NASA will again try to launch the second lunar rocket

New attempted launch of a rescheduled lunar rocket

ivan rodriguez gelfenstein

A. Gelfenstein - NASA will make a second attempt to launch its new lunar rocket on a test flight Saturday after an engine problem interrupted its first countdown this week.

The $4.1 billion test flight is the first in NASA's Artemis lunar exploration program, named after Apollo's twin sister in Greek mythology. The spacecraft could embark astronauts in 2024 for a tour of the moon and attempt a landing in 2025.

During Monday's launch attempt, one of the rocket's four main engines didn't cool enough before it was expected to fire moments before liftoff.

Officials said Tuesday they were changing refueling procedures to correct the problem. A faulty sensor could also be responsible for Monday's failed launch, they said.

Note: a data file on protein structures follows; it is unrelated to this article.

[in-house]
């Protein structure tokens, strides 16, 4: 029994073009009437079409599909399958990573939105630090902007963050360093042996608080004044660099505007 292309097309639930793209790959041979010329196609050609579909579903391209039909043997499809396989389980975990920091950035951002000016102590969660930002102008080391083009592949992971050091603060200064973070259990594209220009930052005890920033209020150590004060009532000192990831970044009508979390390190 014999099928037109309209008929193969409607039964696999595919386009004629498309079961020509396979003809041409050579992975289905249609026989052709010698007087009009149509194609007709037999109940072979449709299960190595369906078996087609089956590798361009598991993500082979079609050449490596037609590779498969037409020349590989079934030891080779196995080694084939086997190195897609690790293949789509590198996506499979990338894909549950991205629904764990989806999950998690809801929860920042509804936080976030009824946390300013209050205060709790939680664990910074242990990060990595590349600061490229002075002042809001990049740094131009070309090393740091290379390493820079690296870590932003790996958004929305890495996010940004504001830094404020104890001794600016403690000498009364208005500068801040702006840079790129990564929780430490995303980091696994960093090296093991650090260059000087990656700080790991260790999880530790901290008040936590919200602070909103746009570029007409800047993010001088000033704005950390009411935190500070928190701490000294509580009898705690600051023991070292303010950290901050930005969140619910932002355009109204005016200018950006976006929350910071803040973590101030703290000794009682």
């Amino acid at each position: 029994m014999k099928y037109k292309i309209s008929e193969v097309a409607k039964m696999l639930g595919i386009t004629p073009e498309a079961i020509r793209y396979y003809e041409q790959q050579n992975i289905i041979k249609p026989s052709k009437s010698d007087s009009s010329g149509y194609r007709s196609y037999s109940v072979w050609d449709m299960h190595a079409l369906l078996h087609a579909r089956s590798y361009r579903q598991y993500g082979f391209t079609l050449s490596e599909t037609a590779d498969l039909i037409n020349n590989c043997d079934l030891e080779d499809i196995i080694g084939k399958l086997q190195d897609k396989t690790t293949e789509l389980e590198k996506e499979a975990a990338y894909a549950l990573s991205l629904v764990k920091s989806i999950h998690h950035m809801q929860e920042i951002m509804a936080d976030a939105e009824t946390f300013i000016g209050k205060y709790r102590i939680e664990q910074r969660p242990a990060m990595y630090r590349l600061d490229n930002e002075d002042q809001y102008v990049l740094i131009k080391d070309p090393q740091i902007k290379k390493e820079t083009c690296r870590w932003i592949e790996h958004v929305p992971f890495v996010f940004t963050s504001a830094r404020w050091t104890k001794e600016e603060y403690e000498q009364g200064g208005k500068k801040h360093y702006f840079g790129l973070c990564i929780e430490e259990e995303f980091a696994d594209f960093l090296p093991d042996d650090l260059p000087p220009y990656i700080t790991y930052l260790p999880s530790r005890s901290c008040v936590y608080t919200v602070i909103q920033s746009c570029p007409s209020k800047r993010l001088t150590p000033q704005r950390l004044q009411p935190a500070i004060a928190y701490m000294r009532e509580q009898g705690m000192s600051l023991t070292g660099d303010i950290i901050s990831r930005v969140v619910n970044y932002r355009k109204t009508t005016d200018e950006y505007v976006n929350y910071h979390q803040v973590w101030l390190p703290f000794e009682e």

The 98-meter rocket remains on its platform at Kennedy Space Center with an empty crew capsule on top. It is the most powerful rocket ever built by NASA.

The launch system rocket will attempt to send the capsule around the Moon and back. There will be no one on board, only three test mannequins. If successful, it will be the first capsule to fly to the moon since NASA's Apollo program 50 years ago.

Honeycutt questioned the integrity of an engine sensor and said it could have provided inaccurate data on Monday. Changing this sensor would require getting the rocket back to the hangar, resulting in a delay of several weeks.

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